No one likes to move. That’s why about 90% of the activity in the commercial real estate market is lease renewals. Typically, every five years, business owners stride boldly forth into a meeting with their landlords hoping only to minimize the rent increase. But you have more power than you think.
The average tenant only renegotiates the rental rate, but you should actually be negotiating tenant allowances and free rent every time you renew, explains lease consultant Dale Willerton, president of Calgary-based The Lease Coach. Willerton, who has been involved in commercial leasing for 15 years, suggests you consider the following before you negotiate your lease renewal.
Create competition for your tenancy
Even if you don’t want to move, you should see other locations and get other offers. Ask yourself, if I couldn’t stay here where would I go? Then get proposals from other landlords that you can use in your renewal negotiations. It’s an extra step, but it will save you money.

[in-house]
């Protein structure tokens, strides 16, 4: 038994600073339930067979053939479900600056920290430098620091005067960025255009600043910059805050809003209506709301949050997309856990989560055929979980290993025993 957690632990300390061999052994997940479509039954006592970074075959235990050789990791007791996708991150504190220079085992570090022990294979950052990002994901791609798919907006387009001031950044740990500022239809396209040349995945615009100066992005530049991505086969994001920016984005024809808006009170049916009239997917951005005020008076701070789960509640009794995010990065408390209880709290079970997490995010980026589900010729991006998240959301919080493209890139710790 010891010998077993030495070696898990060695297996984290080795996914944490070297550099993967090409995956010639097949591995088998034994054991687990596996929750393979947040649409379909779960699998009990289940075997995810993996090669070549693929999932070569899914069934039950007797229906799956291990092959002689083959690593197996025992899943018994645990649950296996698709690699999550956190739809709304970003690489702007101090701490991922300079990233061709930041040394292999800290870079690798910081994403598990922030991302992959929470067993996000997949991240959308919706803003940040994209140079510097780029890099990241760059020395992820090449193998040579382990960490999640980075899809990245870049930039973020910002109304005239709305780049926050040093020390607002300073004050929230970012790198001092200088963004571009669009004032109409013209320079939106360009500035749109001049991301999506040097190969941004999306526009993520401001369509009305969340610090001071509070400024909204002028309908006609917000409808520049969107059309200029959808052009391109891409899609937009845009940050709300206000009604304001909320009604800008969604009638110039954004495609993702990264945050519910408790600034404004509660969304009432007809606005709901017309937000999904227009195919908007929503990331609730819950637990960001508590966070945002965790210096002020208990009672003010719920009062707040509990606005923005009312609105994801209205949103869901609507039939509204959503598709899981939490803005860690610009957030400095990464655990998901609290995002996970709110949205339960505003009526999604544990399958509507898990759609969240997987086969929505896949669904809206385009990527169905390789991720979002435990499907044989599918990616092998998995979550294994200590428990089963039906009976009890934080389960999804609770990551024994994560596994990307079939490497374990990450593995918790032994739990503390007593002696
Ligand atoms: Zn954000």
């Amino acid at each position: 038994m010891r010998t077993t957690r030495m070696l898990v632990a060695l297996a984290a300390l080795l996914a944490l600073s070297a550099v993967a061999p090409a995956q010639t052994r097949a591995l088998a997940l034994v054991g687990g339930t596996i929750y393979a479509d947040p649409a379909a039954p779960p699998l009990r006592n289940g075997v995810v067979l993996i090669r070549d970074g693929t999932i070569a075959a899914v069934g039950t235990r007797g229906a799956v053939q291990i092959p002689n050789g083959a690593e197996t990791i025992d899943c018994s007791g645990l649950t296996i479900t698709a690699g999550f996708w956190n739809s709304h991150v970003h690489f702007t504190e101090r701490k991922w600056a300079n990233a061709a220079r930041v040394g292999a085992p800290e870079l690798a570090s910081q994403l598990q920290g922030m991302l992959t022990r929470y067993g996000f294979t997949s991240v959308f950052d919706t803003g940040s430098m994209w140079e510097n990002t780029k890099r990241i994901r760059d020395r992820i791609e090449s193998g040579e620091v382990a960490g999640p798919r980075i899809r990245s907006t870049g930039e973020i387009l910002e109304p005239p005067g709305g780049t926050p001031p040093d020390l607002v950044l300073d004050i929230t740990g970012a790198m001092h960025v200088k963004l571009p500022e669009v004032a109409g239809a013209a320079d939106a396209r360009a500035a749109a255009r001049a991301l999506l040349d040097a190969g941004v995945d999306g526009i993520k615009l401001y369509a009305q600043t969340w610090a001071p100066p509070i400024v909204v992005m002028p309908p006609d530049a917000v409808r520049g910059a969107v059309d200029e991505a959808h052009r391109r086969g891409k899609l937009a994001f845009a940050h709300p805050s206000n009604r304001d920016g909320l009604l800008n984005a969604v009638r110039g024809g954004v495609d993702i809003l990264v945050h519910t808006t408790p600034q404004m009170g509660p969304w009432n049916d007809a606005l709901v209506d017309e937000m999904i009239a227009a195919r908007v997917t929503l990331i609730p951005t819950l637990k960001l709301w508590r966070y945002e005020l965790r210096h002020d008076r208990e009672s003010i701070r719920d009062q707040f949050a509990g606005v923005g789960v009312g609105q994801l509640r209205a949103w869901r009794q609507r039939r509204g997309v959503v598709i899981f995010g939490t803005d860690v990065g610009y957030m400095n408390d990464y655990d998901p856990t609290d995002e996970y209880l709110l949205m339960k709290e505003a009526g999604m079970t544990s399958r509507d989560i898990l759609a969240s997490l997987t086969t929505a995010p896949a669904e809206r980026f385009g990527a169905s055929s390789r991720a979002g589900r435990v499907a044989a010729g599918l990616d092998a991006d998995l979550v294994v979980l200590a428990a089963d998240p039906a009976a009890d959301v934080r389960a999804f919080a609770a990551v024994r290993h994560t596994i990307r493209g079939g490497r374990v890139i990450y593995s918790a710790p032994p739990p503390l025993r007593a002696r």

Give yourself time
Ideally, says Willerton, you should begin investigating your options ten months before your lease expires. Fact is, if you want to play hardball, you may end up forced to move, and for this you need time. “Most people wait two months or two weeks before their actual lease expires,” explains Willerton, “and then they can’t negotiate at all because it takes longer than that to move.”
Keep a secret
Tenants often announce their intentions to stay at the beginning of the negotiation. Hoping to garner a sympathetic edge, tenants who employ this tactic often sabotage their own ability to negotiate further. Willerton offers the following advice: “You have to say, ‘I’ve been here for nine years. Do you want me to stay for five more? Then give me a deal that will make me stay.'”
Demand tenant allowances
Negotiate a tenant allowance on every renewal, says Willerton. This is an allowance provided by a landlord for improving and updating the space. For example, if a landlord rents out your space after five years to a new tenant, she will have to replace some of the space’s finishes, such as the carpet, says Willerton. It’s cheaper for the landlord to keep you there and give you new carpet, he explains, than to find a new tenant who will in turn negotiate an allowance to buy new carpet anyway.
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© 2003 Yvan Marston